Fighting Against Fraud And Money Laundering - How Institutions Will Adapt to Crypto and Vice Versa
The key features of the cryptocurrency sector in 2019 were the endless talks about the importance of legislation emergence for cryptocurrencies. On the one hand - regulation will finally bring the market to “real money” (both from state and institutional), and on the other - it will finally bring to the end the “Wild West” period.
Many governments decided to copy the laws from the traditional financial sector. That’s actually not that bad, because having at least something is better than nothing. Anti Money Laundering (AML) rules and requirements to Know Your Customer (KYC) system also came to crypto from the traditional financial market.
KYC/AML policy has been the basis for regulating the assets of financial companies for quite a long time in many European countries as long as in the USA, Japan, and South Korea. Moreover, these requirements are unified internationally. The launch of such practices means that cryptocurrencies and their matter in the global financial market are finally recognizable.
What is now happening globally?
The Fifth Directive of the European Commission Against Money Laundering (AML) was issued in July 2018, it deals with the regulation of cryptocurrencies. New rules are more strict, due to ensuring the transparency of transactions conducted by anonymous parties using cryptocurrency trading platforms. EU member states are required to implement the amended rules in their national laws no later than January 20, 2020.
This June, the Financial Action Task Force on Money Laundering (FATF) Development Group published the final version of recommendations for the regulation of cryptocurrencies and the activity of cryptocurrency services operators. It is proposed to oblige cryptocurrency service providers (VASPs), including cryptocurrency exchanges, to follow AML and Counter-terrorism Financing (CFT) procedures are quite similar to traditional financial companies. Сountries that are members of the FATF must bring the legislation in line with the new recommendations, and the local VASP needs to debug the transaction tracking process until June 2020.
Many countries have already added the appropriate changes to their laws: ahead of the rest, we have Belarus, Great Britain, Germany, Canada, Netherlands, Thailand, Finland, Switzerland, South Korea, and Japan. Russian authorities have also repeatedly noted that they will regulate the cryptocurrency market joint with the FATF.
Summarizing, we can say that cryptocurrencies are a subject to the transparency standard that governments are striving to set for the entire financial sector.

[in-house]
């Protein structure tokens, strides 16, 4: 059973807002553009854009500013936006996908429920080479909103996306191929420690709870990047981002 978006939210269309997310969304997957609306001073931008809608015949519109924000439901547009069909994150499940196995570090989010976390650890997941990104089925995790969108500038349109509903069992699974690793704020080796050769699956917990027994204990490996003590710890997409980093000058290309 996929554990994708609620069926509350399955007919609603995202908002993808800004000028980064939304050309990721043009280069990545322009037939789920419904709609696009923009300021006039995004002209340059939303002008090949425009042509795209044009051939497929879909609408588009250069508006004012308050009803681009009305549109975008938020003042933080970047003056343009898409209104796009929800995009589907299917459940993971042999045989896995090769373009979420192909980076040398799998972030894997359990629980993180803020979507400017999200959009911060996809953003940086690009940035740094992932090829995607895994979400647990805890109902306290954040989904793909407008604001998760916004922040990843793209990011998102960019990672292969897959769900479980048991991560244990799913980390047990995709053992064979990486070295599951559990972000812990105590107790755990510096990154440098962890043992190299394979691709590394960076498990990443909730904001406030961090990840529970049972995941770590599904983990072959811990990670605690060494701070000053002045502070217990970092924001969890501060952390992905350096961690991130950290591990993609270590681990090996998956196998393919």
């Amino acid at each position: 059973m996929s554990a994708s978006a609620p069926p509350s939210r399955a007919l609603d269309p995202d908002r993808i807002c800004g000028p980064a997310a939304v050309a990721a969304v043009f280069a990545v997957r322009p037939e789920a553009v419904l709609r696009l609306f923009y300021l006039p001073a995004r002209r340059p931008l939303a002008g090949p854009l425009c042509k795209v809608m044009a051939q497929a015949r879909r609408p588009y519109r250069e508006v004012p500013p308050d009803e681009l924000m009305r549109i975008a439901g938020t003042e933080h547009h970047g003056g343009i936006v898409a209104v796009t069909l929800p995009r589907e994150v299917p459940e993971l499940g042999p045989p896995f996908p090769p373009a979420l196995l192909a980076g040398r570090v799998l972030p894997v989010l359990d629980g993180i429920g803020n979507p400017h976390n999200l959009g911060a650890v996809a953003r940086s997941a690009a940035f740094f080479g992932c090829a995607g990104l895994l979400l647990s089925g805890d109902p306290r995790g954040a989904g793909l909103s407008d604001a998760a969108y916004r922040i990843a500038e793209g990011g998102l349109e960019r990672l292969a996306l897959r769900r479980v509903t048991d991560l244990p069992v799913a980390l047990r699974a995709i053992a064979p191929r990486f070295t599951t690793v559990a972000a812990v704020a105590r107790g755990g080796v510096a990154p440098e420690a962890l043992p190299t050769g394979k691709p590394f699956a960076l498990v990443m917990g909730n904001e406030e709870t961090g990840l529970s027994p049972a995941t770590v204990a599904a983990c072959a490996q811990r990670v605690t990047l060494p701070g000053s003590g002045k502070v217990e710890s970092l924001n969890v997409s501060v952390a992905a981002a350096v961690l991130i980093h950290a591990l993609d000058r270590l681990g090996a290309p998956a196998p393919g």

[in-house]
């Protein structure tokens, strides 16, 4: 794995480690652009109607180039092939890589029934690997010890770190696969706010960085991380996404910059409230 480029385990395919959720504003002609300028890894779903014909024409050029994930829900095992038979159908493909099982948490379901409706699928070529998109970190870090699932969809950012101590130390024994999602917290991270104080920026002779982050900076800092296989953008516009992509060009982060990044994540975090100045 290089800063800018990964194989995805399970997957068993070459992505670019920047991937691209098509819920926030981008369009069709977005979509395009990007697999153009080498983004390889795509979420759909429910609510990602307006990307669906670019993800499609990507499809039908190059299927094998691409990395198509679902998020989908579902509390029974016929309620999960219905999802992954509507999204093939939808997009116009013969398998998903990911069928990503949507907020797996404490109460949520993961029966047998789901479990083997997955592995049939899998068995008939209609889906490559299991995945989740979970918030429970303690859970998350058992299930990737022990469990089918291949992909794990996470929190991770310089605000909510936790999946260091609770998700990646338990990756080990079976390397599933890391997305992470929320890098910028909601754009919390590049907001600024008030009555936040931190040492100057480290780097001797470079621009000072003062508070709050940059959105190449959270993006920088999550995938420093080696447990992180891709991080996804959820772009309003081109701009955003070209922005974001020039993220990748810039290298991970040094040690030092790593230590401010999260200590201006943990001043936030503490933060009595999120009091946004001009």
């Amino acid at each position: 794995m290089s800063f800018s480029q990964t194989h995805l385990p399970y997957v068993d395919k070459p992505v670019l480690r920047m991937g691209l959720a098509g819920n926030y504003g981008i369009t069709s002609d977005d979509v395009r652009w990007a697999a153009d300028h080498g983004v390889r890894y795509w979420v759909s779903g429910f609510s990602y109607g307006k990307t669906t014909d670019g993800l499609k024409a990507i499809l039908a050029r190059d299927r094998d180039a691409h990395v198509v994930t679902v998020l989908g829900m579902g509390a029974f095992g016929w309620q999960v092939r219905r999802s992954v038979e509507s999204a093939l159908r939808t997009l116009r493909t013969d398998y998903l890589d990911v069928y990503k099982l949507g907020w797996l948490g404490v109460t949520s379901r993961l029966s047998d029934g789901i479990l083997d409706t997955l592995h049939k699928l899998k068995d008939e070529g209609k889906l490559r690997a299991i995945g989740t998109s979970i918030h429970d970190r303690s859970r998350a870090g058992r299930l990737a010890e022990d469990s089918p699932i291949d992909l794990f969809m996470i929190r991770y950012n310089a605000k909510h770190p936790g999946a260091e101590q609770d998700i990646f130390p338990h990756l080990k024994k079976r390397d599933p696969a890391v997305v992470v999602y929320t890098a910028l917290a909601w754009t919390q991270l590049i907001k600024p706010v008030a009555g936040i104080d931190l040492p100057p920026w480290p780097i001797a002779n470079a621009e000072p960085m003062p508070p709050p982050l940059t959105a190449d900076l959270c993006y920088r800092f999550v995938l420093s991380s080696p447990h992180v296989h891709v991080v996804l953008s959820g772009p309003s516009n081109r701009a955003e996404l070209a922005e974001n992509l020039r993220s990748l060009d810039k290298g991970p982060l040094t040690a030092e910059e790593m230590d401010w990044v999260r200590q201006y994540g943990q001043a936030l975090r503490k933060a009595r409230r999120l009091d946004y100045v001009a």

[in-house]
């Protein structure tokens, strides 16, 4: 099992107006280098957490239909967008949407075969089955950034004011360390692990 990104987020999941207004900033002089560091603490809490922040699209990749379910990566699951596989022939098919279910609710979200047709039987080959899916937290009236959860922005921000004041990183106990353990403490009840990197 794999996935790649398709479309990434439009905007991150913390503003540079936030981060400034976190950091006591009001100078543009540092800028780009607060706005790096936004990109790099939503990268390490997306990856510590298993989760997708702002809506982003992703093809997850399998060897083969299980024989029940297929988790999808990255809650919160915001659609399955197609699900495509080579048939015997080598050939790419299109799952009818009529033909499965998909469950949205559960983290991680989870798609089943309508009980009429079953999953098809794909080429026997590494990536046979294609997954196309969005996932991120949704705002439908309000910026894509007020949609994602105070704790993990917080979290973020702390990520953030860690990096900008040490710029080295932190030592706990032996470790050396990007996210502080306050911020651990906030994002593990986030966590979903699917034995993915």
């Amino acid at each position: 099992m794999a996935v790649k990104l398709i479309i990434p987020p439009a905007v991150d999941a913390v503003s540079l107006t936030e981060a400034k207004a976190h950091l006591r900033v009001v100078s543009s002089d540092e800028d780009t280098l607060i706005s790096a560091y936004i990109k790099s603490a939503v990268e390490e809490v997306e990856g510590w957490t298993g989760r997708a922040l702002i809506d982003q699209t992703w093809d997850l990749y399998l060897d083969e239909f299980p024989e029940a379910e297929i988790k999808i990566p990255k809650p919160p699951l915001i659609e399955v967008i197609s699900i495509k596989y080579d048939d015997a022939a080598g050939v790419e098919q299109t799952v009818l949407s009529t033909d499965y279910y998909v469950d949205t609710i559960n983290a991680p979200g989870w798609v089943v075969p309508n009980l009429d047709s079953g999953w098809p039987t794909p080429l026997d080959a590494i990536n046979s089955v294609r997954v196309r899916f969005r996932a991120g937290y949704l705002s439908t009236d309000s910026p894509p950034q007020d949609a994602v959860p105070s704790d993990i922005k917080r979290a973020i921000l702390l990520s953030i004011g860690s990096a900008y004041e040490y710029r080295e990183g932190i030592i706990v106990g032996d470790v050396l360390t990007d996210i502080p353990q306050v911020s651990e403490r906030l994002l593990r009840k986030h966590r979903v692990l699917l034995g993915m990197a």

Unified global cryptocurrency transaction registry
One of the most important statements in FATF recommendations is the obligation of cryptocurrency services operators to transfer information about clients’ transactions of funds. At the same time, this information includes both transfers in fiat and cryptocurrencies. Mainly, we are talking about KYT (Know Your Transaction), which includes checking the client's cryptocurrencies for involvement in criminal schemes.
To fit this requirement, cryptocurrency services operators will have to create a database of customers.
Quite a similar situation was in 2016 when traditional finances by the international SWIFT system started forming the global KYC registry.
Changes and updates in cryptocurrency exchanges work
All cryptocurrency platforms and exchanges need to “change some rules” to fit new requirements:
- an access for users from countries under international sanctions are being limited;
- anonymous cryptocurrencies are being delisted;
- for some countries, branches must comply with local laws;
- the collaboration with analytical services that facilitate the implementation of customers transaction monitoring requirements;
- a cooperation with regulators, creation of own associations aimed at the formation of common international standards;
- interaction with law enforcement and tax authorities.
It is worth noting that even decentralized exchanges such as IDEX is a clear example of fulfilling the requirements and introducing a mandatory verification of all users.
Representatives of the platform referred to a statement by Brian Quintans, a member of the US Commodity Futures Trading Commission (CFTC), that developers can be held accountable for illegal operations carried out by third parties using their smart contracts.